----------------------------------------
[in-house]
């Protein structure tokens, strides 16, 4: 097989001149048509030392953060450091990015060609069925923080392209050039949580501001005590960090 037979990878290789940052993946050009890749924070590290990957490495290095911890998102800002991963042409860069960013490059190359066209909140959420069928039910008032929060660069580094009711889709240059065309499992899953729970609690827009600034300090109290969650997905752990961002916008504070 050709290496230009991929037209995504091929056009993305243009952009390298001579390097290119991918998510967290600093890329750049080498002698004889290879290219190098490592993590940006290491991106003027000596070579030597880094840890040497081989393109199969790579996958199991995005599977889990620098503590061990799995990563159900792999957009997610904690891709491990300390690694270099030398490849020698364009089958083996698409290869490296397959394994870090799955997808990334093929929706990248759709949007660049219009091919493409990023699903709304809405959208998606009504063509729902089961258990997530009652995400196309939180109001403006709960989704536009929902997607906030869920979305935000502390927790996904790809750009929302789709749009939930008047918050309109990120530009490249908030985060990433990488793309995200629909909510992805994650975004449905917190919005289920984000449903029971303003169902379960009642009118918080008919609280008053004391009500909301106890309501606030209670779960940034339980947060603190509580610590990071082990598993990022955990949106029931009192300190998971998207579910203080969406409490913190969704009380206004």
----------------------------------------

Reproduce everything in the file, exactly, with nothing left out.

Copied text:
[in-house]
């Protein structure tokens, strides 16, 4: 097989001149048509030392953060450091990015060609069925923080392209050039949580501001005590960090 037979990878290789940052993946050009890749924070590290990957490495290095911890998102800002991963042409860069960013490059190359066209909140959420069928039910008032929060660069580094009711889709240059065309499992899953729970609690827009600034300090109290969650997905752990961002916008504070 050709290496230009991929037209995504091929056009993305243009952009390298001579390097290119991918998510967290600093890329750049080498002698004889290879290219190098490592993590940006290491991106003027000596070579030597880094840890040497081989393109199969790579996958199991995005599977889990620098503590061990799995990563159900792999957009997610904690891709491990300390690694270099030398490849020698364009089958083996698409290869490296397959394994870090799955997808990334093929929706990248759709949007660049219009091919493409990023699903709304809405959208998606009504063509729902089961258990997530009652995400196309939180109001403006709960989704536009929902997607906030869920979305935000502390927790996904790809750009929302789709749009939930008047918050309109990120530009490249908030985060990433990488793309995200629909909510992805994650975004449905917190919005289920984000449903029971303003169902379960009642009118918080008919609280008053004391009500909301106890309501606030209670779960940034339980947060603190509580610590990071082990598993990022955990949106029931009192300190998971998207579910203080969406409490913190969704009380206004």